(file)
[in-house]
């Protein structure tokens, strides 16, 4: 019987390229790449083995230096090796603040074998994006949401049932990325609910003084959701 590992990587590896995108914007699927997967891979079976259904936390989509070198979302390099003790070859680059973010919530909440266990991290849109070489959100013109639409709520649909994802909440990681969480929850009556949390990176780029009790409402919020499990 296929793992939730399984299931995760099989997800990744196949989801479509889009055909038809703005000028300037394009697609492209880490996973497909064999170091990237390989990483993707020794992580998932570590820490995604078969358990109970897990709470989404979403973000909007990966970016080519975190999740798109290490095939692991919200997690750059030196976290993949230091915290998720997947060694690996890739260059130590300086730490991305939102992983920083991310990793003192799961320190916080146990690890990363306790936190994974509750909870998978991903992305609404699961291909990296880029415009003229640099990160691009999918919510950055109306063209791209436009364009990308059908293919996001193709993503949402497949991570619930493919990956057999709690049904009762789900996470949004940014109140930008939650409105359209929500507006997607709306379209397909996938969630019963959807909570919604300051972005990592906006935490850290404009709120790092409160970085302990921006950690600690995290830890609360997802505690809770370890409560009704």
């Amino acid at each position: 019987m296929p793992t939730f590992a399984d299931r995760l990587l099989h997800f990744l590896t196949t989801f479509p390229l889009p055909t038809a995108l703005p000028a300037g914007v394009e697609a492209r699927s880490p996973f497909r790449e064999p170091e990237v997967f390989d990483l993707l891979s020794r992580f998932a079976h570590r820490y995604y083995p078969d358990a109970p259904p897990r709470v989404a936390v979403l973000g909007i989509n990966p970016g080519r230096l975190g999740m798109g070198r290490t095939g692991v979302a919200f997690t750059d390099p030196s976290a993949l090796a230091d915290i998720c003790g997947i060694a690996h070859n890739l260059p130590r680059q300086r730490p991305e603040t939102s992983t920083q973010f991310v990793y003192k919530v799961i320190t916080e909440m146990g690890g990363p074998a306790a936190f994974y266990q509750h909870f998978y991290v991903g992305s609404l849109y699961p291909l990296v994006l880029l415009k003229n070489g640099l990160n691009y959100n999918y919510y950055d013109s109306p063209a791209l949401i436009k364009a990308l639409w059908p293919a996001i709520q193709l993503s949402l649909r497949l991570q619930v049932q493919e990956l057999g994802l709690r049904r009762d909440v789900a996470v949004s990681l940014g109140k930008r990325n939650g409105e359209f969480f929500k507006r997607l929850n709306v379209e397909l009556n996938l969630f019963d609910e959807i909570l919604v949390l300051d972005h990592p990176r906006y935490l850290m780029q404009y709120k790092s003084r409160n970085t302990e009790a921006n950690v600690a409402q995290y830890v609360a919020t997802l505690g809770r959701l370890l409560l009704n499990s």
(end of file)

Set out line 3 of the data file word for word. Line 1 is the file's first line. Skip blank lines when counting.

């Amino acid at each position: 019987m296929p793992t939730f590992a399984d299931r995760l990587l099989h997800f990744l590896t196949t989801f479509p390229l889009p055909t038809a995108l703005p000028a300037g914007v394009e697609a492209r699927s880490p996973f497909r790449e064999p170091e990237v997967f390989d990483l993707l891979s020794r992580f998932a079976h570590r820490y995604y083995p078969d358990a109970p259904p897990r709470v989404a936390v979403l973000g909007i989509n990966p970016g080519r230096l975190g999740m798109g070198r290490t095939g692991v979302a919200f997690t750059d390099p030196s976290a993949l090796a230091d915290i998720c003790g997947i060694a690996h070859n890739l260059p130590r680059q300086r730490p991305e603040t939102s992983t920083q973010f991310v990793y003192k919530v799961i320190t916080e909440m146990g690890g990363p074998a306790a936190f994974y266990q509750h909870f998978y991290v991903g992305s609404l849109y699961p291909l990296v994006l880029l415009k003229n070489g640099l990160n691009y959100n999918y919510y950055d013109s109306p063209a791209l949401i436009k364009a990308l639409w059908p293919a996001i709520q193709l993503s949402l649909r497949l991570q619930v049932q493919e990956l057999g994802l709690r049904r009762d909440v789900a996470v949004s990681l940014g109140k930008r990325n939650g409105e359209f969480f929500k507006r997607l929850n709306v379209e397909l009556n996938l969630f019963d609910e959807i909570l919604v949390l300051d972005h990592p990176r906006y935490l850290m780029q404009y709120k790092s003084r409160n970085t302990e009790a921006n950690v600690a409402q995290y830890v609360a919020t997802l505690g809770r959701l370890l409560l009704n499990s």